“Well yes, that’s how it works,” explains Kirkland. “It’s considered a privilege to book there, and we can help provide that privilege.” She says the interior of the 58-bed/33-bath mansion is filled with Post’s collection of antiques, tapestries and china collected from around the world. The grand oceanfront lawn is Florida’s Holy Grail for outdoor gatherings.

“Just a fabulous place,” enthuses Kirkland. “Mr. Trump has kept the house much the same as it was.”

“Did that establish a lot of goodwill among the local community?” I ask.

“Yes, he didn’t come in and Donald it up….”

Another true highlight is the Norton Museum of Art. I’m attending a party promoting in-house caterer Lyon + Lyon, so everyone is nibbling on loup de mer and roasted poussin. Later, a few of us wander through the galleries where we come face to face with Georgia O’Keeffe’s Red Flower.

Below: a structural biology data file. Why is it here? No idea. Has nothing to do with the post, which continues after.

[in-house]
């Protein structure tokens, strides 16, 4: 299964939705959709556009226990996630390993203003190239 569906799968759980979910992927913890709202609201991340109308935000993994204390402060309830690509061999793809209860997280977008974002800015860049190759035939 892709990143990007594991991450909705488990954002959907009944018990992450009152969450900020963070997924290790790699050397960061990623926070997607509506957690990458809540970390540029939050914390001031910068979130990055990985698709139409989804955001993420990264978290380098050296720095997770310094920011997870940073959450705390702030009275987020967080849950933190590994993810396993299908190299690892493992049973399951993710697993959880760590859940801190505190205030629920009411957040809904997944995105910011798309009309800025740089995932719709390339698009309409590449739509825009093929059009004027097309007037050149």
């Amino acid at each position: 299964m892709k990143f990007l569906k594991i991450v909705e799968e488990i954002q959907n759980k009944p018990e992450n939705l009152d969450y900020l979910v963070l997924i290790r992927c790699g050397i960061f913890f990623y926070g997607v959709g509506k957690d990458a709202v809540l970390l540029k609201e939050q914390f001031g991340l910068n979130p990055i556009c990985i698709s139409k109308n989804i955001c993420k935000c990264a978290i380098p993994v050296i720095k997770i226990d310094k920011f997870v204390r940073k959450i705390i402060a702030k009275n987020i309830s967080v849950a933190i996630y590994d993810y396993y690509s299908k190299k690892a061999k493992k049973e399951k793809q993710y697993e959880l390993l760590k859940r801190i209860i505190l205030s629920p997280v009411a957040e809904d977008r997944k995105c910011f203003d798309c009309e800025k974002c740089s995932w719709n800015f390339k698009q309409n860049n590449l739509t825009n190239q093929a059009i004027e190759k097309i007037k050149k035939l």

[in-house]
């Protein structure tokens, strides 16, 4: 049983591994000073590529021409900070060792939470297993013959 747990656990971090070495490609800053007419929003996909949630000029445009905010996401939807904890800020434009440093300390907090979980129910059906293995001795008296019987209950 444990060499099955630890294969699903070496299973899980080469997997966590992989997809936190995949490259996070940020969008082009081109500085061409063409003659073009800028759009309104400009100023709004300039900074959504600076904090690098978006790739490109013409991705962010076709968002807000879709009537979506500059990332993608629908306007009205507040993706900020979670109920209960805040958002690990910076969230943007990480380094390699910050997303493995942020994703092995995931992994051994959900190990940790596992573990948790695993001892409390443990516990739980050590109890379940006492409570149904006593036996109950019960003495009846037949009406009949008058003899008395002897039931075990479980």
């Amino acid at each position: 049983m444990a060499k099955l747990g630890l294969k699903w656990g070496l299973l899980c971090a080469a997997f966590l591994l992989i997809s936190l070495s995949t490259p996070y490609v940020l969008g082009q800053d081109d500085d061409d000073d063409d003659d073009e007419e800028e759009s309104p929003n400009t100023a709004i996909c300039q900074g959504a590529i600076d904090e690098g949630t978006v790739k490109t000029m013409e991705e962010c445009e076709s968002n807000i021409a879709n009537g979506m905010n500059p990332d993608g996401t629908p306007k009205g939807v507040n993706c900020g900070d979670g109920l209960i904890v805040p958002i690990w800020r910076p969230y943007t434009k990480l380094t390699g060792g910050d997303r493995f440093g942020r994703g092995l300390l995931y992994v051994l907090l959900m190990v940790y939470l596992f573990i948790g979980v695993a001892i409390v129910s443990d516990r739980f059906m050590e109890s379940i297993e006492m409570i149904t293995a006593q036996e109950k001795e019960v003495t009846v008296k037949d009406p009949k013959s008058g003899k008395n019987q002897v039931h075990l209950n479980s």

It stops you. Her quote above reads: Nobody sees a flower, really, it is so small we haven’t time. I’ll paint big…. We follow that up with Miró, Pollack, Matisse and Picasso while the cellist and violinist provide the mood.

“All those types of venues contribute to making Palm Beach such a classy, upscale destination,” says Susi Knight, a planner with Houston-based Meridinet. “But at the same time it’s quiet and has that resort feel, it’s more casual than New York but very agreeable.” Knight arranged a couple groups of 150-200 attendees, booking The Breakers and Four Seasons. One was an oil and gas company whose trip to Argentina was repositioned. Knight suggested Palm Beach.

“It’s beautiful, it’s that ambience of the rich and famous,” she says, wistfully. “I mean, they just nail it on the head, don’t they? It’s like a dreamworld.”